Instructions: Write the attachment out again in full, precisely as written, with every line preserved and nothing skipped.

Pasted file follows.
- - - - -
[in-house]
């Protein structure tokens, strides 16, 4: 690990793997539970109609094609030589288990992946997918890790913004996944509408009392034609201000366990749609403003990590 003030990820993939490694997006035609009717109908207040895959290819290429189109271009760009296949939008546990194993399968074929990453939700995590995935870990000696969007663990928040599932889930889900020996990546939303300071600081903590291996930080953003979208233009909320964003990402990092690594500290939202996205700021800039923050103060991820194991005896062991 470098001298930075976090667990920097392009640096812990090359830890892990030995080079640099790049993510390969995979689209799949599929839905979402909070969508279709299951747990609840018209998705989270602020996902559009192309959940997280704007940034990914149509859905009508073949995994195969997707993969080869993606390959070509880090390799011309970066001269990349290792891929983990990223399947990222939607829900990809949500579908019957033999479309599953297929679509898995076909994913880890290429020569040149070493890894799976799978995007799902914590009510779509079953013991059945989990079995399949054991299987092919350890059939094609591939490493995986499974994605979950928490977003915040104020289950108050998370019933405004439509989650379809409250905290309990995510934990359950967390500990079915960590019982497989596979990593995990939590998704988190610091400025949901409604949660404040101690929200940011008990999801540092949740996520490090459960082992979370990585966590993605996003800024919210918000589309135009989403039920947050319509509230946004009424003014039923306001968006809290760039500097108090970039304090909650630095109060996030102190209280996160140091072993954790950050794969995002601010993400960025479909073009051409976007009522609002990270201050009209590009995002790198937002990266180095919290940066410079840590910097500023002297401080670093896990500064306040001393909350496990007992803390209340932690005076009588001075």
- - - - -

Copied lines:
[in-house]
């Protein structure tokens, strides 16, 4: 690990793997539970109609094609030589288990992946997918890790913004996944509408009392034609201000366990749609403003990590 003030990820993939490694997006035609009717109908207040895959290819290429189109271009760009296949939008546990194993399968074929990453939700995590995935870990000696969007663990928040599932889930889900020996990546939303300071600081903590291996930080953003979208233009909320964003990402990092690594500290939202996205700021800039923050103060991820194991005896062991 470098001298930075976090667990920097392009640096812990090359830890892990030995080079640099790049993510390969995979689209799949599929839905979402909070969508279709299951747990609840018209998705989270602020996902559009192309959940997280704007940034990914149509859905009508073949995994195969997707993969080869993606390959070509880090390799011309970066001269990349290792891929983990990223399947990222939607829900990809949500579908019957033999479309599953297929679509898995076909994913880890290429020569040149070493890894799976799978995007799902914590009510779509079953013991059945989990079995399949054991299987092919350890059939094609591939490493995986499974994605979950928490977003915040104020289950108050998370019933405004439509989650379809409250905290309990995510934990359950967390500990079915960590019982497989596979990593995990939590998704988190610091400025949901409604949660404040101690929200940011008990999801540092949740996520490090459960082992979370990585966590993605996003800024919210918000589309135009989403039920947050319509509230946004009424003014039923306001968006809290760039500097108090970039304090909650630095109060996030102190209280996160140091072993954790950050794969995002601010993400960025479909073009051409976007009522609002990270201050009209590009995002790198937002990266180095919290940066410079840590910097500023002297401080670093896990500064306040001393909350496990007992803390209340932690005076009588001075």